As COVID-19 spread, there were more questions than answers. The first from an SMB customer in the travel sector asking to defer payment. Then, from a marketplace customer dependent on in-home services looking to restructure their agreement—they only needed half of their allotted seats given recent furloughs. The question to employees who had recently returned from Seattle and New York—did you visit any offices where you could have been exposed? All followed by the first round of tech layoffs and the drop of the Dow signaling more difficulties to come.
When we officially closed our offices on March 9th, (to quickly shift to a 100% remote team for safety), our executive team knew that things were changing rapidly. We launched a handful of initiatives to determine how to approach a global economy quickly evolving in a pandemic.
As a customer success executive, I mobilized our team to determine the impact on our customers and current revenue. Our previous approach to measuring customer health and risk seemed inadequate to help us understand, and respond to, the rapidly changing environment. In normal times, a growing seat count, spikes or drops in report creation, the number of engagements with reps, and key feature adoption were all great indicators of customer health. Each report guided success managers on where to identify adoption gaps, usage trends, and growth opportunities within their customers.
But, the reports didn’t identify the risks that were starting to impact our customers and their ability to operate: we needed to determine how evolving business factors would impact our customers, and subsequently, Mode. We needed to answer new questions.
I would love to say we knew exactly what we were looking for. We didn’t. Data on adoption and usage trends was readily available. We also had solid company data from integrations with companies like Clearbit and were able to quickly pull sector, projected revenue, funding, and company size data.
The success managers tracked renewal risk and customer engagement consistently, but we needed to reassess with volatility in mind. Critical health metrics like seat adoption and the ratio of daily to monthly active users needed monitoring with new eyes. How could we “remodel” these metrics to help us reassess the risks and opportunities, within our customer base? How could we get new views into the hands of the success manager to support the needs of our customers?
The volatility-driven metrics we now use to inform customer health
Yes, we had lots of questions but we needed to work quickly. The longer we waffled on the right framework or structure, the longer the delay in getting critical data to our team to assess their customers. When optimizing for data flexibility, no one person has all of the context to answer every question. In the volatility of quarantine, travel restrictions, and frequent change, new questions arose daily.
We quickly combined relevant datasets from multiple sources into one, creating a “super table” to start scoring health across three categories.
- How much exposure do individual customers and segments have to the current economic environment?
- What risk exists in Mode’s overall revenue given firmographic data?
- How engaged is this customer with Mode?
- What measurements of value are most impactful in the current environment?
3. Product usage
- How are customers using Mode differently?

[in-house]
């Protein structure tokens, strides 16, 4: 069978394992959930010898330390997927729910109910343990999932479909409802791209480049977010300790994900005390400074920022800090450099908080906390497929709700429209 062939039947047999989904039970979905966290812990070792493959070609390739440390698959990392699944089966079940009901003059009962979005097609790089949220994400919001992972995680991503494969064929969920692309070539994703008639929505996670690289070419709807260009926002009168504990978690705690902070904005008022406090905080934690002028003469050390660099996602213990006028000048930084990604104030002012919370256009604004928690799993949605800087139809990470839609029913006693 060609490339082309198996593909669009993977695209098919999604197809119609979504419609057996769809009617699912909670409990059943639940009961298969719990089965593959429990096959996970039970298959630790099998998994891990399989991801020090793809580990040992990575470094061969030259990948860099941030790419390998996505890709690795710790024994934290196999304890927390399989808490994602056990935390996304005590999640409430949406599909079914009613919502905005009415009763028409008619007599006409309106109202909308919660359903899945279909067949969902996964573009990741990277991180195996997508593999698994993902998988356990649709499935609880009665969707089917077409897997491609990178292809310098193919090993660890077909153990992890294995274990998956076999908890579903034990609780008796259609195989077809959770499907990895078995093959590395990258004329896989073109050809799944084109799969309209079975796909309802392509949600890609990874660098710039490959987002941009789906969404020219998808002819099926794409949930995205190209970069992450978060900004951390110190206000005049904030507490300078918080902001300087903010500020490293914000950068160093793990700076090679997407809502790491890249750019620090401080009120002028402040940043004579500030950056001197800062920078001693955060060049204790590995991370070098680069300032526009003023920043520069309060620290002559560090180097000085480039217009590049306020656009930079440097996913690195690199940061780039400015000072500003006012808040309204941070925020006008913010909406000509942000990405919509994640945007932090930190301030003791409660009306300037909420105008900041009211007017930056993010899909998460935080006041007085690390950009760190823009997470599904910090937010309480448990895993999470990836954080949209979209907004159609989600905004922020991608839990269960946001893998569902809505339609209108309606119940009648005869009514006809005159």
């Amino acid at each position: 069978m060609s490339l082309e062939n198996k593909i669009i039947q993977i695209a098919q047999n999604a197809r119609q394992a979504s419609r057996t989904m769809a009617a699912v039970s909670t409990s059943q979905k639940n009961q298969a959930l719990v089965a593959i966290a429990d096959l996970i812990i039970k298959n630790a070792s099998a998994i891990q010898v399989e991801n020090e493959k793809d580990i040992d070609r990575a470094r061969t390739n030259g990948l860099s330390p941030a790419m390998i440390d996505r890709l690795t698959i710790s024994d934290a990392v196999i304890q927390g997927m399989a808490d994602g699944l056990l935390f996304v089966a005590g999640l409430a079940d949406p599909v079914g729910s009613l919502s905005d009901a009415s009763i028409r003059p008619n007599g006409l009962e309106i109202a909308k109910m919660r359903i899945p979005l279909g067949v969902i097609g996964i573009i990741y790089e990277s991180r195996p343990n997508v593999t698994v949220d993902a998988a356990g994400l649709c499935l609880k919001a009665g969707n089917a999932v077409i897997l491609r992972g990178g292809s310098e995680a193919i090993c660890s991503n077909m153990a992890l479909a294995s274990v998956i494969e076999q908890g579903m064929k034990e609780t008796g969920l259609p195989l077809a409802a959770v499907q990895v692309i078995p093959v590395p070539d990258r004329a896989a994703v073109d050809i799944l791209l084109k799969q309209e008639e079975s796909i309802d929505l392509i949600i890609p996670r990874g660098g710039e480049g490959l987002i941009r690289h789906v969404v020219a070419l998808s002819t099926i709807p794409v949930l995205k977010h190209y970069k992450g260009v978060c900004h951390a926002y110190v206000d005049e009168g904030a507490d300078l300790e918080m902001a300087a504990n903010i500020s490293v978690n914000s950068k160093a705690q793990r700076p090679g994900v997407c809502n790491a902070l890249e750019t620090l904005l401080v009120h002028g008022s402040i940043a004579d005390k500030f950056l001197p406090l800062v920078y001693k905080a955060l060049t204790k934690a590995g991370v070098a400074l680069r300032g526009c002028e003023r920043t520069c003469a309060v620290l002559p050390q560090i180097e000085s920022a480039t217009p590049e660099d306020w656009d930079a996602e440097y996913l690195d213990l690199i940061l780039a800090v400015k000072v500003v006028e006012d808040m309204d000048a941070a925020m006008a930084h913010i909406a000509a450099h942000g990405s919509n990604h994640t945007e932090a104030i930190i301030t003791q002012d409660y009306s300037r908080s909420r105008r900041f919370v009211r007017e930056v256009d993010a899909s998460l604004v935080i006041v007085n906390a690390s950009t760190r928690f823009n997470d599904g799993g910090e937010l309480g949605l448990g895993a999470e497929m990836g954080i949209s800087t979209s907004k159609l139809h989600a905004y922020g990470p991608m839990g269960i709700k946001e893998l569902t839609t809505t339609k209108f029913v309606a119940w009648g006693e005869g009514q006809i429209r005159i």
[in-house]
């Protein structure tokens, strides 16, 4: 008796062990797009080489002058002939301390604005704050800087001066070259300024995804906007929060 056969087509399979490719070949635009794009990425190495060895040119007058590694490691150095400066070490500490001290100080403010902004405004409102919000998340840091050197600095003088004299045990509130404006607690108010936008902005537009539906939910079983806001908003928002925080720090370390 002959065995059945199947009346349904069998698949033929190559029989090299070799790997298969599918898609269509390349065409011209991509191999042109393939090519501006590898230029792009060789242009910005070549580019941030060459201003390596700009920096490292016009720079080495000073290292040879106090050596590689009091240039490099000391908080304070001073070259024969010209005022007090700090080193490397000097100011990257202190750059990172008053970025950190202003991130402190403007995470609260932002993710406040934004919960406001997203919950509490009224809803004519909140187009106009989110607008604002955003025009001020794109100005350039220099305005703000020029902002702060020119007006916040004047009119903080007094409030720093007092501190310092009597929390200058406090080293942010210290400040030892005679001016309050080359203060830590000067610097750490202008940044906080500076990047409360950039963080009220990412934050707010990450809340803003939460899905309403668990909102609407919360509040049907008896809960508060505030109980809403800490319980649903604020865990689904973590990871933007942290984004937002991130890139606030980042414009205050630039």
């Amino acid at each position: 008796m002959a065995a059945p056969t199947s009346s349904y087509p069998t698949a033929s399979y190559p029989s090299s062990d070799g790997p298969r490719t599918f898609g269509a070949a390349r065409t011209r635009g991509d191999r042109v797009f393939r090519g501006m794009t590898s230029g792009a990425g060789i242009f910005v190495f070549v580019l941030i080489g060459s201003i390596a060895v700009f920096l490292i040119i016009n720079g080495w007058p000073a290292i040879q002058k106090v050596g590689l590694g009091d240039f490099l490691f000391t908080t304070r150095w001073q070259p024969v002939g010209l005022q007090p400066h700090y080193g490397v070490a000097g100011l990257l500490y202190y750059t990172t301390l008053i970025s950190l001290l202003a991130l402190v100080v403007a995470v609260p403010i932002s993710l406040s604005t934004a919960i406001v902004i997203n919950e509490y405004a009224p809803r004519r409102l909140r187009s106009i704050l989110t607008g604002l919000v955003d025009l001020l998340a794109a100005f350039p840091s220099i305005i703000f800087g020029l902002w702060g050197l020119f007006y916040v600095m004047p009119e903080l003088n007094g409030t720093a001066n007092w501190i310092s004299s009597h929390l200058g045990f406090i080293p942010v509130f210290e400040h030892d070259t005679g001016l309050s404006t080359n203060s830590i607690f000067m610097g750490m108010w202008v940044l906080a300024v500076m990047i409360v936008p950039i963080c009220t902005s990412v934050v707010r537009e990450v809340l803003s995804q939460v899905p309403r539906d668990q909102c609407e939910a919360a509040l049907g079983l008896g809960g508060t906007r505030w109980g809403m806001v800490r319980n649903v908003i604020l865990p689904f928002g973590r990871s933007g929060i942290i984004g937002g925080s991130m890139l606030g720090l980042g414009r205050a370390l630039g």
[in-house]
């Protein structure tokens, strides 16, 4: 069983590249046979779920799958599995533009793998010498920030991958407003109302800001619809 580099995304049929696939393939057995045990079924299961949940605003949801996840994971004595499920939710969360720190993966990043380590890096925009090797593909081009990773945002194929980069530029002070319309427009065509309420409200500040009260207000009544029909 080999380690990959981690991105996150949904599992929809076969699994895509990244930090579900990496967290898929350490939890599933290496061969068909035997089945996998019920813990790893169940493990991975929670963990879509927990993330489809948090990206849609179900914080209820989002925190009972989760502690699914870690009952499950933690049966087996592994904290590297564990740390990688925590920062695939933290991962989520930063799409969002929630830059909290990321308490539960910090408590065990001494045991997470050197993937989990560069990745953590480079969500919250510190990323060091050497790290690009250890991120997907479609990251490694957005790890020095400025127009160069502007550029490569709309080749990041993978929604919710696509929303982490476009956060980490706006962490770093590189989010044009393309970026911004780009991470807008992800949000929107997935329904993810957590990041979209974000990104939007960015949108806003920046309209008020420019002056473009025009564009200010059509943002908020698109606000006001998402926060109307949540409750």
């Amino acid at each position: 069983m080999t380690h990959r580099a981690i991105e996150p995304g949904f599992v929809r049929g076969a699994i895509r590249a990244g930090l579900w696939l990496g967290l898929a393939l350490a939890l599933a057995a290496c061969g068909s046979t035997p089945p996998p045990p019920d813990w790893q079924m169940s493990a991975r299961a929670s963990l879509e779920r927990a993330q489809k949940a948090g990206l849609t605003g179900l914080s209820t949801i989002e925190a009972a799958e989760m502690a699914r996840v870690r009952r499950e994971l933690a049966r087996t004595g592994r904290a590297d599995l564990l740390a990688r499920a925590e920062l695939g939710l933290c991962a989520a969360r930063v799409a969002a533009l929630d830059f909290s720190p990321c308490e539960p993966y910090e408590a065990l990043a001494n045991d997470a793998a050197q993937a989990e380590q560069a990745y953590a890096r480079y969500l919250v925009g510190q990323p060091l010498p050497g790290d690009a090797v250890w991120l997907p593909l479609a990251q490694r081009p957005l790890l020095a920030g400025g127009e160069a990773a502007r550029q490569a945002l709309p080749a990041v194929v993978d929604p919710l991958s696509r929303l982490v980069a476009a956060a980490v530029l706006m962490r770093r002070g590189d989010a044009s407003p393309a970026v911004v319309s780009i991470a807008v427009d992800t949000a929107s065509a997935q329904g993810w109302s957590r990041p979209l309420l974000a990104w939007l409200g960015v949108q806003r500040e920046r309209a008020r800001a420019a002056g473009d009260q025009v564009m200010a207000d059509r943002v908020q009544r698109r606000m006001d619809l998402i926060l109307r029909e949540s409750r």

- How does usage impact retention and revenue in a struggling economy?
With the table complete, we created a v1 of a new health model and score, using visualizations to track health assessments across segments and outlined health vectors. Using Mode’s new Exploration workflow (in beta!), success managers could extend the power of the health model, both to explore insights within their customer base and to identify new questions, ratios, or metrics that could help the model improve.
New, adjusted customer health scores were used by a handful of critical stakeholders
Within only a week or two of closing our office, we had a fully explorable, dynamic health scoring model leveraged across key stakeholders of Mode. Despite the challenges of moving to remote work and the volatility of the environment, we significantly elevated our approach to monitoring, assessing, and managing customer health. This gave value to a handful of critical stakeholders.
1. Board members - The flexibility of the new scoring model created a more accurate picture of forecasting key retention and revenue targets, within the quarter and throughout the year.
2. Executives - As an executive team, we had to make a handful of strategic decisions as the market continued to adjust. The health model took in live data daily, helping us forecast expectations as a team.
3. The customer success team - If the role of customer success was important in good times, it’s even more important in bad. Management and reps needed to gain a different perspective into their segments and customers. The new model provided the team with a consolidated dataset to explore trends and respond to customer needs or risks quickly.
4. The data science team - By leveraging the speed and flexibility of Mode, the data science crew created the infrastructure to continue building out unique insights and approaches to analyzing customer trends.
Companies that leverage data to move quickly have increasingly enjoyed a competitive advantage. With unprecedented uncertainty, this advantage expands.
No matter your role, no matter what team you’re on - product, data science, engineering, sales, customer success, marketing, operations - you’re expected to do more with less to deliver the same, if not better, results. Optimizing for speed and flexibility to get the most out of your data has never been more important. Let us know how we can help.